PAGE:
Getting iPhone bugs fixed is apparently super-easy if you’re a world-famous diva.
Barbra Streisand says she recently had a huge bone to pick with Apple over the way Siri pronounces her last name. So the singer did what only Barbra Streisand could do: She dialed Tim Cook’s personal phone number.
Usually, if you want to change the shape of your iOS folders, you need to jailbreak your device or squint really hard or something. But one person has found a way to make your app holders cool-looking and round, and all you have to do is change your device’s wallpaper.
You can see the cool circles in action in the video below.
If you have an iPhone 6s or iPhone 6s Plus that’s not properly showing how much battery you have left, there’s good news and bad news. Bad news first? Apple doesn’t exactly know what’s causing the problem. Good news: They’re looking into it, and there’s a temporary fix.
Here’s an update on the iPhone meltdown we wrote about awhile back. Tim Colbourne in Rome plugged in his iPhone 3G to his computer’s USB port and left it to charge. Three hours later, it caught fire. The above is an aftermath pic.
About two and a half weeks after his post, a replacement iPhone arrived. Holburne returned the flambe phone so that Apple’s engineers could pick it apart to figure out what happened.
“I won’t say it was the easiest process. Apple’s European headquarters in Ireland explained that ordinarily this would be classed as ‘accidental damage,’ and would not be under warranty. Apparently, iPhone fires are so rare that the company assumes that faulty parts are not to blame and that it must be in some way connected to user error…In my case I was lucky that the Apple engineers had seen the story, checked out the photo, and wanted to get their hands on the phone in return for a new one.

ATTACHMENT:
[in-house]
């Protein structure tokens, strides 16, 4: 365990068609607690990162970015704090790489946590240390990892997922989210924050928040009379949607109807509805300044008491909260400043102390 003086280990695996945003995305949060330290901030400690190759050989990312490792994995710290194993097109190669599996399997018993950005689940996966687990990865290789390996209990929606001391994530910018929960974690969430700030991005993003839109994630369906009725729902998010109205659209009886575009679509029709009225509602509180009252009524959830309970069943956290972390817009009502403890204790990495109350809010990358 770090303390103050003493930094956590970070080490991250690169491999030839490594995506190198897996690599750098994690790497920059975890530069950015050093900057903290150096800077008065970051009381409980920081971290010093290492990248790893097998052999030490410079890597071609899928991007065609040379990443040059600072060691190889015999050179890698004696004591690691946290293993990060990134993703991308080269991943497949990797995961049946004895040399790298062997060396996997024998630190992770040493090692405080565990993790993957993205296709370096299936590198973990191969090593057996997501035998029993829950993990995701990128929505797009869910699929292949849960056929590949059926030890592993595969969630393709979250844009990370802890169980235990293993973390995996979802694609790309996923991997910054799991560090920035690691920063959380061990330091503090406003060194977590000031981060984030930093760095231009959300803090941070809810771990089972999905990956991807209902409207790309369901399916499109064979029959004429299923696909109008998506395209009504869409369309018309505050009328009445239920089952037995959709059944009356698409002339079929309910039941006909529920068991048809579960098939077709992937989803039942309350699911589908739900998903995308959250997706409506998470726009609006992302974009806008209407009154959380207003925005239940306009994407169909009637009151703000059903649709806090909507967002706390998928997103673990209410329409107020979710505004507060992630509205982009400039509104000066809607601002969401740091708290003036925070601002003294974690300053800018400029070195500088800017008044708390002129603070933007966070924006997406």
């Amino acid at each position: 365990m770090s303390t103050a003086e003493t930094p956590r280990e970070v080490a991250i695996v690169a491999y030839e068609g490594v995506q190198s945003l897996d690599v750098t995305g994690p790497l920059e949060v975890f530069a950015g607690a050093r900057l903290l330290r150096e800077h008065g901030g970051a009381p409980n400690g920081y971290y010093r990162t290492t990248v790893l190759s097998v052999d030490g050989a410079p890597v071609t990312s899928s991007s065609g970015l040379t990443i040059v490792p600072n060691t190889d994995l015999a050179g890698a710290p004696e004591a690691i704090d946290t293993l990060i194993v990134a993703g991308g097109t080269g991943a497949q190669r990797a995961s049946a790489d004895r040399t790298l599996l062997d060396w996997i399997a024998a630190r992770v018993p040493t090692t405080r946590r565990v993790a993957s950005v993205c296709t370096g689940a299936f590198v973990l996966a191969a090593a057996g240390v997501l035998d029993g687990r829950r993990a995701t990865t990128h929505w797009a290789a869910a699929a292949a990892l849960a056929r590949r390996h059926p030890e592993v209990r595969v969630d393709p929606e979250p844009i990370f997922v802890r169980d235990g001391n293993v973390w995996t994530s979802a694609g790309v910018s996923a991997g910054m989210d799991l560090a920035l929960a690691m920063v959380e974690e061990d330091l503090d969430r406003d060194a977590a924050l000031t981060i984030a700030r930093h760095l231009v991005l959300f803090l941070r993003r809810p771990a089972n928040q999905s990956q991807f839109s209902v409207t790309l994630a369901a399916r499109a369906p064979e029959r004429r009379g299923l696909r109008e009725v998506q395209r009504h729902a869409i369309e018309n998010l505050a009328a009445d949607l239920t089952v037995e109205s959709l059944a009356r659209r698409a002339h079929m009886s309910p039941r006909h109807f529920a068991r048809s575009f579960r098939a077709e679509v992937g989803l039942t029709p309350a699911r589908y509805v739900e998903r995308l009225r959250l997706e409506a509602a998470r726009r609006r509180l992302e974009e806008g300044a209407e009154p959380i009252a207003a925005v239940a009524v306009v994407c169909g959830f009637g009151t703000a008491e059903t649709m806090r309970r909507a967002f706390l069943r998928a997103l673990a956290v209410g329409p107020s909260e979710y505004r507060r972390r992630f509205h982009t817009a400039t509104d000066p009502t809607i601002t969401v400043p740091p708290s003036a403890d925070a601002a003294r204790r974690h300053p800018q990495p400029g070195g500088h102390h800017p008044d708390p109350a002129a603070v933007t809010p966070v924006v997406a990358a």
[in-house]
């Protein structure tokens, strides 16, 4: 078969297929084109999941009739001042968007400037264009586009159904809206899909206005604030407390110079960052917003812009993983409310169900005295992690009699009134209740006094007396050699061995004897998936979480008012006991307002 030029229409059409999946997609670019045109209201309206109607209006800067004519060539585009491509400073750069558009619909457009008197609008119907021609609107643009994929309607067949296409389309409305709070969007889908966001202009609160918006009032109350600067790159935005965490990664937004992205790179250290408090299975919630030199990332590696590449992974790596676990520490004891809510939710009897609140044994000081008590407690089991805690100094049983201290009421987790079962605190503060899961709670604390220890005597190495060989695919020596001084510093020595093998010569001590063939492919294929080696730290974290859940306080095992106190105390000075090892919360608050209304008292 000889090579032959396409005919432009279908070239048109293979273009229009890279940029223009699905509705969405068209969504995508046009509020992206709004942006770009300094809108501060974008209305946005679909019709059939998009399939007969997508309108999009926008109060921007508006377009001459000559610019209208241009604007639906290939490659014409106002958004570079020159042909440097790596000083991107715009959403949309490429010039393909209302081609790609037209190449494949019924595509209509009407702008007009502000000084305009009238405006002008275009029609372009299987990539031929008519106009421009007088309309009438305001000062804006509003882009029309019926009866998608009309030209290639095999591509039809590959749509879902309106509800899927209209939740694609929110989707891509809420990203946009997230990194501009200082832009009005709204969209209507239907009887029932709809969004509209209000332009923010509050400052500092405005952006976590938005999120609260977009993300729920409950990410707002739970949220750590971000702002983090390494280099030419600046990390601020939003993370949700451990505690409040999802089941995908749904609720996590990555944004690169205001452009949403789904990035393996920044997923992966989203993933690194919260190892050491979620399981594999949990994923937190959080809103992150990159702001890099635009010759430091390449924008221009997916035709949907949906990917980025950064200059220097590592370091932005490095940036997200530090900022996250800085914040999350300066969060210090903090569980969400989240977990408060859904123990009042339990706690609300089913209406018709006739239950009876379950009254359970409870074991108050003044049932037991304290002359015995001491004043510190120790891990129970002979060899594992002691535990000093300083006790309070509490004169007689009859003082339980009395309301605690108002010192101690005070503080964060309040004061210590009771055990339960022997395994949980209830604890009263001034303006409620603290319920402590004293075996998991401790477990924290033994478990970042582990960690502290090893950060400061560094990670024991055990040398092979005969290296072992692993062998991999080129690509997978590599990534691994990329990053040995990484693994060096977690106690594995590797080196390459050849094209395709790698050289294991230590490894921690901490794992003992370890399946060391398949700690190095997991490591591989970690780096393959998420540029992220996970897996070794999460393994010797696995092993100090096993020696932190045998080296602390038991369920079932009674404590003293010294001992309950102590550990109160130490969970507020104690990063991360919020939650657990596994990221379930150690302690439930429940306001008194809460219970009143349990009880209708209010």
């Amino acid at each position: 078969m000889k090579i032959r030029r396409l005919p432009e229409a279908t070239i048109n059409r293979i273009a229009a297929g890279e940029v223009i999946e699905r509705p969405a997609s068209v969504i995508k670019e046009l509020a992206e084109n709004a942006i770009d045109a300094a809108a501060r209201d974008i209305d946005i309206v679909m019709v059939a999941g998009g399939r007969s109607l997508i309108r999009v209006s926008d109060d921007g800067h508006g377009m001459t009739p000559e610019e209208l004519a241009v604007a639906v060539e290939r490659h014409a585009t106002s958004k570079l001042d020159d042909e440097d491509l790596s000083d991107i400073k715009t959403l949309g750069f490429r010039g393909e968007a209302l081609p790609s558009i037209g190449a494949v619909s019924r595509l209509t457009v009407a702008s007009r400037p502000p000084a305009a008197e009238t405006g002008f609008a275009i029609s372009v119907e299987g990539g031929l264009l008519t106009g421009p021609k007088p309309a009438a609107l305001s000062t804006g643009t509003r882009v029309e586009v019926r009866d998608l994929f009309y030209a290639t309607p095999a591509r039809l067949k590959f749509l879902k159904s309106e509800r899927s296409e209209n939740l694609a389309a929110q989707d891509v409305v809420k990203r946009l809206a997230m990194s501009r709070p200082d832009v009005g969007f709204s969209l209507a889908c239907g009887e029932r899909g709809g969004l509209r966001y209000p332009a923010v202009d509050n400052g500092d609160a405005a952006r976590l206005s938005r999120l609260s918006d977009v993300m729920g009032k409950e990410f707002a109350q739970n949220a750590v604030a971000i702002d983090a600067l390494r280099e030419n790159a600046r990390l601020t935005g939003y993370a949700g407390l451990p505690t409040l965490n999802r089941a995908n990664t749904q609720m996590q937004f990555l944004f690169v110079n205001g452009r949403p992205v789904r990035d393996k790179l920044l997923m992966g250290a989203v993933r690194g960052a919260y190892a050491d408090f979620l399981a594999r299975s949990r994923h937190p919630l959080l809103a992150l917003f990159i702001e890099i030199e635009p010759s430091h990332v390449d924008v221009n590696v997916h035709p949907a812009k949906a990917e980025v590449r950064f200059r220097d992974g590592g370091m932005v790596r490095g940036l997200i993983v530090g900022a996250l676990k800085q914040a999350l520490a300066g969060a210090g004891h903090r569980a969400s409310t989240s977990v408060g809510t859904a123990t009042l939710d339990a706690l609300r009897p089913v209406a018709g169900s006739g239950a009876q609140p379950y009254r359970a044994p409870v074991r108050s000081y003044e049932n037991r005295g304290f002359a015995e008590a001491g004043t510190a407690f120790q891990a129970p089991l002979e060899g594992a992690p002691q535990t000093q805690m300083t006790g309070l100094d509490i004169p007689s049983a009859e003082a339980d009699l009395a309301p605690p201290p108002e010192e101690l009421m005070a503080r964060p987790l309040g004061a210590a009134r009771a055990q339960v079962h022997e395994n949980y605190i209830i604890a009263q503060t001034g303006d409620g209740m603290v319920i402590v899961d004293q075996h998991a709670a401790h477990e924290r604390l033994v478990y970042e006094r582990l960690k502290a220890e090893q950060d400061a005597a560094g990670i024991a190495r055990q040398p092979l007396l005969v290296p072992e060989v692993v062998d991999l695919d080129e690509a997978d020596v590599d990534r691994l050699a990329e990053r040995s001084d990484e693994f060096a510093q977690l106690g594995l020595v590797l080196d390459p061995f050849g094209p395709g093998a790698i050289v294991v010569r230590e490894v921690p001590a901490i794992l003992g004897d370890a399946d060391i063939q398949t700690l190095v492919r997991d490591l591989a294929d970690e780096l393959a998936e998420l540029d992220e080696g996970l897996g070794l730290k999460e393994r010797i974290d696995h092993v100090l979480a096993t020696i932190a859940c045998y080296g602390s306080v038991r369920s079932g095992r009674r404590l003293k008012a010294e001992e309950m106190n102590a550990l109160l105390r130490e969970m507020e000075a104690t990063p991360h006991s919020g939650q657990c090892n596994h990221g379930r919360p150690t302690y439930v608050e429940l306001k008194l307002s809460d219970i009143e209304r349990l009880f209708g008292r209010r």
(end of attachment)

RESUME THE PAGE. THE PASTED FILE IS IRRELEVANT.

The takeaway here seems to be, yes, iPhone fires are perhaps a fluke but if anything happens to your iPhone or Apple product, blogging about it helps get some satisfaction — though Colbourne says his first post was just to see whether anyone else had encountered the same problem.
Getting physical with your iPhone may cause a short circuit from sweat. At least that’s what a couple of iPhone users in Houston complained about to “Ask Amy,” a consumer advocate segment of local news station KPRC Channel 2. (Story here.)
“I never would’ve bought a phone if I knew it would ruin the first time I got it out at the gym,” Stacie Keneker complained.
“They sell all these accessories that you are supposed to be able to use at the gym to make it convenient,” Lee Pittman, described as “peeved at Apple” said.
The news story goes on to say that Keneker and Pittman use their iPhones at the gym to listen to music or use the calorie-counting fitness applications that come with the phone. They said Apple employees told them their sweaty palms are the likely culprit here. So far none of these consumers has gotten any relief from Apple — moisture is considered an accident, so not covered by warranty.
“On most cell phones, the sensors are located underneath a removable battery and enclosed by the cover that usually locked the battery into place. In comparison, Apple’s sensor (at the bottom of the iPhone) could easily be set off by sweat from your hands. You can see the sensor locations for a iPhone 3G in the photo above and a Nokia cell phone below for comparison.”
The easiest way to avoid the problem may be using a case that covers both the headphone jack and the docking/sync connector.